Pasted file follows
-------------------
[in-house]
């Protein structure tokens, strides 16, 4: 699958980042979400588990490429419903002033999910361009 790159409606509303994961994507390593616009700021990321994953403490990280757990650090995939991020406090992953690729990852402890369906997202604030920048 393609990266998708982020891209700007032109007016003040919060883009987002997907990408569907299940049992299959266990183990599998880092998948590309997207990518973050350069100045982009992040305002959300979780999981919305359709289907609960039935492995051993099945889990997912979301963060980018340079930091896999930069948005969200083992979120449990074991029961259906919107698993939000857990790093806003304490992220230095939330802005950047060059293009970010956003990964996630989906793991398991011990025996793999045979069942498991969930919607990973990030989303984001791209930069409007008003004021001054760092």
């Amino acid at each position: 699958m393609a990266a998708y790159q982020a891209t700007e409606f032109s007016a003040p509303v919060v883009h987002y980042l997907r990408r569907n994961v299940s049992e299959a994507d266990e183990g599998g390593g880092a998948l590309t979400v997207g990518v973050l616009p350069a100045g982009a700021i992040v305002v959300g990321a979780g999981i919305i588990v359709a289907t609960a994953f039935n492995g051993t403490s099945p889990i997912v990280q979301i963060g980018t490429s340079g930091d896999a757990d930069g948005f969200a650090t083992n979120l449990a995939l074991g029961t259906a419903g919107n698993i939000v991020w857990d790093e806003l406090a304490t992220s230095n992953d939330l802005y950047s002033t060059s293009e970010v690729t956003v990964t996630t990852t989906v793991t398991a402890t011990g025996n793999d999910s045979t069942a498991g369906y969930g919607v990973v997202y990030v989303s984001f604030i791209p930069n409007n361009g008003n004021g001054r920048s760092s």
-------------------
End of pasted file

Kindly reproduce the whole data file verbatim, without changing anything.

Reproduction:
[in-house]
């Protein structure tokens, strides 16, 4: 699958980042979400588990490429419903002033999910361009 790159409606509303994961994507390593616009700021990321994953403490990280757990650090995939991020406090992953690729990852402890369906997202604030920048 393609990266998708982020891209700007032109007016003040919060883009987002997907990408569907299940049992299959266990183990599998880092998948590309997207990518973050350069100045982009992040305002959300979780999981919305359709289907609960039935492995051993099945889990997912979301963060980018340079930091896999930069948005969200083992979120449990074991029961259906919107698993939000857990790093806003304490992220230095939330802005950047060059293009970010956003990964996630989906793991398991011990025996793999045979069942498991969930919607990973990030989303984001791209930069409007008003004021001054760092």
């Amino acid at each position: 699958m393609a990266a998708y790159q982020a891209t700007e409606f032109s007016a003040p509303v919060v883009h987002y980042l997907r990408r569907n994961v299940s049992e299959a994507d266990e183990g599998g390593g880092a998948l590309t979400v997207g990518v973050l616009p350069a100045g982009a700021i992040v305002v959300g990321a979780g999981i919305i588990v359709a289907t609960a994953f039935n492995g051993t403490s099945p889990i997912v990280q979301i963060g980018t490429s340079g930091d896999a757990d930069g948005f969200a650090t083992n979120l449990a995939l074991g029961t259906a419903g919107n698993i939000v991020w857990d790093e806003l406090a304490t992220s230095n992953d939330l802005y950047s002033t060059s293009e970010v690729t956003v990964t996630t990852t989906v793991t398991a402890t011990g025996n793999d999910s045979t069942a498991g369906y969930g919607v990973v997202y990030v989303s984001f604030i791209p930069n409007n361009g008003n004021g001054r920048s760092s």